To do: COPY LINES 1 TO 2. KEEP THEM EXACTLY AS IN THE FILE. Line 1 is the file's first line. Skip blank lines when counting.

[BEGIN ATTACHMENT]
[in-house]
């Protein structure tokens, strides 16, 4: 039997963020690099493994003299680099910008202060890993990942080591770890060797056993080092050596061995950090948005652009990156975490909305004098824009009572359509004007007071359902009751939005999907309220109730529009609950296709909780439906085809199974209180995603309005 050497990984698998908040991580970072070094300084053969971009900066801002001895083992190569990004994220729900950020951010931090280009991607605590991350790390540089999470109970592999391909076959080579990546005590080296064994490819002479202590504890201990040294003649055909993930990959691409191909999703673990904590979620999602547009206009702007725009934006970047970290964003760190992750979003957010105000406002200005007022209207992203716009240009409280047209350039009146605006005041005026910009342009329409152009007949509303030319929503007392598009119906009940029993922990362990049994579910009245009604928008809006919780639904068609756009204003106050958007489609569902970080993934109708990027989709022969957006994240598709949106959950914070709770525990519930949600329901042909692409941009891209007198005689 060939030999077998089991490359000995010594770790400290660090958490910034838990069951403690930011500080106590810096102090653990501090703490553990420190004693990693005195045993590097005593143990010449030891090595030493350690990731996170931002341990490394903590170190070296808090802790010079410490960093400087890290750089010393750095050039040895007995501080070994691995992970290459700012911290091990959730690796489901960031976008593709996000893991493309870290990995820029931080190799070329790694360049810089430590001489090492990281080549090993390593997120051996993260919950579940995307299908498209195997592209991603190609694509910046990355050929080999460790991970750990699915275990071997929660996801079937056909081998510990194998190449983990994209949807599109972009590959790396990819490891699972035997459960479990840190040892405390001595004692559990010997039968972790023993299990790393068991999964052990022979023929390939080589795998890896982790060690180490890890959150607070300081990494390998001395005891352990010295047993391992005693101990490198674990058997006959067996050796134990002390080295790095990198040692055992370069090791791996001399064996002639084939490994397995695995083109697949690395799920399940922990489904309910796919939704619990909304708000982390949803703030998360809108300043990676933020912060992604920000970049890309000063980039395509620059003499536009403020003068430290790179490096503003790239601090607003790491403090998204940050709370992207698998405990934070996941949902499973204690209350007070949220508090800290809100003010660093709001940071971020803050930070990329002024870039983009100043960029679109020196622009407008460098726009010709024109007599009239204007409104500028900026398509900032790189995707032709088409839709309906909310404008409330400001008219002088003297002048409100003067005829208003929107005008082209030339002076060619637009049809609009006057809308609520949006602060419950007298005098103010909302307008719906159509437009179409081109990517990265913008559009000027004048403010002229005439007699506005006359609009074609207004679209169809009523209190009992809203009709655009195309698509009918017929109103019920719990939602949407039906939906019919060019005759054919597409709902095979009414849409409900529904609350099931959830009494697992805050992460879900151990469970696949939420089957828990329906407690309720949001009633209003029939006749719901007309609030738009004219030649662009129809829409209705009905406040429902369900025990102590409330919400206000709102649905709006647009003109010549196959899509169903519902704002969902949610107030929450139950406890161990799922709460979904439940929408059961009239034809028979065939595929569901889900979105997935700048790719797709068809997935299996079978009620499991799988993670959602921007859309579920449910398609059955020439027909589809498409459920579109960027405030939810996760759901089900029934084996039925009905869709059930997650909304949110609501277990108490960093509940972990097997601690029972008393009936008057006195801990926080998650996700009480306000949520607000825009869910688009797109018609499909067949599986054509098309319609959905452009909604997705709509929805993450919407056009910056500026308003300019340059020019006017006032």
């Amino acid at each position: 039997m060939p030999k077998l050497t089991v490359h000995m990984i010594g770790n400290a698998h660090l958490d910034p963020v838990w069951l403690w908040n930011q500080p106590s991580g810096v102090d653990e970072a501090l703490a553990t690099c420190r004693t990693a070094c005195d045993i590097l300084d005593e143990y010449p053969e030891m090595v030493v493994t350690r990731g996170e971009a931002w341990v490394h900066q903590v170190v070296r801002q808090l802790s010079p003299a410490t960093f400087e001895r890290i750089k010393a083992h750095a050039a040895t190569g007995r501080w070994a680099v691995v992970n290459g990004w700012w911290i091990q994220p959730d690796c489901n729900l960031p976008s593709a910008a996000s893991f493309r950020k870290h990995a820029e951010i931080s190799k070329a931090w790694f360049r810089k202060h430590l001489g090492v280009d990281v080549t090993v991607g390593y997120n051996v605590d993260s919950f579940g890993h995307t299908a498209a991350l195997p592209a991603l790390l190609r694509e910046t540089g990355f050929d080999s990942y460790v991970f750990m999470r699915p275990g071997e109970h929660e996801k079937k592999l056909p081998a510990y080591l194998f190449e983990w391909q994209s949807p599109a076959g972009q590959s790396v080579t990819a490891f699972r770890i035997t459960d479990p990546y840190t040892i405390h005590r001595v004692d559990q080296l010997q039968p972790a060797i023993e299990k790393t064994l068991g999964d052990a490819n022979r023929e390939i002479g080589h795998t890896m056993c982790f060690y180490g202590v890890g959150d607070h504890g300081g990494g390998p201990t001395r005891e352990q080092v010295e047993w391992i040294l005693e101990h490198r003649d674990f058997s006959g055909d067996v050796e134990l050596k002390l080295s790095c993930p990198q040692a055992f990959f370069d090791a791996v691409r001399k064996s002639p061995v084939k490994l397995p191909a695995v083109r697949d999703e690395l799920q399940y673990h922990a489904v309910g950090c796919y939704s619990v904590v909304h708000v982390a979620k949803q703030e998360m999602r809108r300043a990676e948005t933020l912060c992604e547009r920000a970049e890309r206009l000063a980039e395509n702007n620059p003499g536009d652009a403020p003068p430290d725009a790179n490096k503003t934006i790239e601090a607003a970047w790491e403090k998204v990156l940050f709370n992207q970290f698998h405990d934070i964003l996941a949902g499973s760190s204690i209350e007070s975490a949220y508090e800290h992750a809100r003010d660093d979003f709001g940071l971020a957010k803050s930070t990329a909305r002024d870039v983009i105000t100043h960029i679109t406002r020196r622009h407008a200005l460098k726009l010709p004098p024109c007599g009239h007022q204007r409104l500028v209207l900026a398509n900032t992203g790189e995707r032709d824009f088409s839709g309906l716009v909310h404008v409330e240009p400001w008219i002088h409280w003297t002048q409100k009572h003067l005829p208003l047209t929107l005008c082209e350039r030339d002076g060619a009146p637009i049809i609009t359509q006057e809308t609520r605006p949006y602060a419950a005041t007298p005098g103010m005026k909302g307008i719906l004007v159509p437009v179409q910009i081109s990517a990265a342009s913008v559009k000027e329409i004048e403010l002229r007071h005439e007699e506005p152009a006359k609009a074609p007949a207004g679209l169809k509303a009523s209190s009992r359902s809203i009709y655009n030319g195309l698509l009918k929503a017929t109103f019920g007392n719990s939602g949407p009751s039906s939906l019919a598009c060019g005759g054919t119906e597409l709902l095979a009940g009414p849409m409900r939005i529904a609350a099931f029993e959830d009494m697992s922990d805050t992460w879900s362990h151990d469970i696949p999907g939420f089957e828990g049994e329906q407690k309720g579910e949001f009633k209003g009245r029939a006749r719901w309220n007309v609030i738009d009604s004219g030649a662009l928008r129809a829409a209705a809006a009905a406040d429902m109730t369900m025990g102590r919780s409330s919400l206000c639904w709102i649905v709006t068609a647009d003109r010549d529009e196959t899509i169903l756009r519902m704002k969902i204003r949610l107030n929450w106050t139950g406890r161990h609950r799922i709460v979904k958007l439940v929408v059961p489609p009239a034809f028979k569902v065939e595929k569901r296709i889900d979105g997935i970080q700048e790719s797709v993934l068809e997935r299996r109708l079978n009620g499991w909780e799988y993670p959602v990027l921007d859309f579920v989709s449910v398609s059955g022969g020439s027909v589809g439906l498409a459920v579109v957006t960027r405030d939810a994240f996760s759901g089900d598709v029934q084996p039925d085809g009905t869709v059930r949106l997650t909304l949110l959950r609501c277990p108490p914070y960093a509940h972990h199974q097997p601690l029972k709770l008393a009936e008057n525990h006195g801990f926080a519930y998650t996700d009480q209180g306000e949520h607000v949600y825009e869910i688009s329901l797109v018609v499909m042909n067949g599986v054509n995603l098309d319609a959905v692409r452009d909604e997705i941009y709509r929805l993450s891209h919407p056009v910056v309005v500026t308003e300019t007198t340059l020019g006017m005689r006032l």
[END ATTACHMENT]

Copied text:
[in-house]
């Protein structure tokens, strides 16, 4: 039997963020690099493994003299680099910008202060890993990942080591770890060797056993080092050596061995950090948005652009990156975490909305004098824009009572359509004007007071359902009751939005999907309220109730529009609950296709909780439906085809199974209180995603309005 050497990984698998908040991580970072070094300084053969971009900066801002001895083992190569990004994220729900950020951010931090280009991607605590991350790390540089999470109970592999391909076959080579990546005590080296064994490819002479202590504890201990040294003649055909993930990959691409191909999703673990904590979620999602547009206009702007725009934006970047970290964003760190992750979003957010105000406002200005007022209207992203716009240009409280047209350039009146605006005041005026910009342009329409152009007949509303030319929503007392598009119906009940029993922990362990049994579910009245009604928008809006919780639904068609756009204003106050958007489609569902970080993934109708990027989709022969957006994240598709949106959950914070709770525990519930949600329901042909692409941009891209007198005689 060939030999077998089991490359000995010594770790400290660090958490910034838990069951403690930011500080106590810096102090653990501090703490553990420190004693990693005195045993590097005593143990010449030891090595030493350690990731996170931002341990490394903590170190070296808090802790010079410490960093400087890290750089010393750095050039040895007995501080070994691995992970290459700012911290091990959730690796489901960031976008593709996000893991493309870290990995820029931080190799070329790694360049810089430590001489090492990281080549090993390593997120051996993260919950579940995307299908498209195997592209991603190609694509910046990355050929080999460790991970750990699915275990071997929660996801079937056909081998510990194998190449983990994209949807599109972009590959790396990819490891699972035997459960479990840190040892405390001595004692559990010997039968972790023993299990790393068991999964052990022979023929390939080589795998890896982790060690180490890890959150607070300081990494390998001395005891352990010295047993391992005693101990490198674990058997006959067996050796134990002390080295790095990198040692055992370069090791791996001399064996002639084939490994397995695995083109697949690395799920399940922990489904309910796919939704619990909304708000982390949803703030998360809108300043990676933020912060992604920000970049890309000063980039395509620059003499536009403020003068430290790179490096503003790239601090607003790491403090998204940050709370992207698998405990934070996941949902499973204690209350007070949220508090800290809100003010660093709001940071971020803050930070990329002024870039983009100043960029679109020196622009407008460098726009010709024109007599009239204007409104500028900026398509900032790189995707032709088409839709309906909310404008409330400001008219002088003297002048409100003067005829208003929107005008082209030339002076060619637009049809609009006057809308609520949006602060419950007298005098103010909302307008719906159509437009179409081109990517990265913008559009000027004048403010002229005439007699506005006359609009074609207004679209169809009523209190009992809203009709655009195309698509009918017929109103019920719990939602949407039906939906019919060019005759054919597409709902095979009414849409409900529904609350099931959830009494697992805050992460879900151990469970696949939420089957828990329906407690309720949001009633209003029939006749719901007309609030738009004219030649662009129809829409209705009905406040429902369900025990102590409330919400206000709102649905709006647009003109010549196959899509169903519902704002969902949610107030929450139950406890161990799922709460979904439940929408059961009239034809028979065939595929569901889900979105997935700048790719797709068809997935299996079978009620499991799988993670959602921007859309579920449910398609059955020439027909589809498409459920579109960027405030939810996760759901089900029934084996039925009905869709059930997650909304949110609501277990108490960093509940972990097997601690029972008393009936008057006195801990926080998650996700009480306000949520607000825009869910688009797109018609499909067949599986054509098309319609959905452009909604997705709509929805993450919407056009910056500026308003300019340059020019006017006032």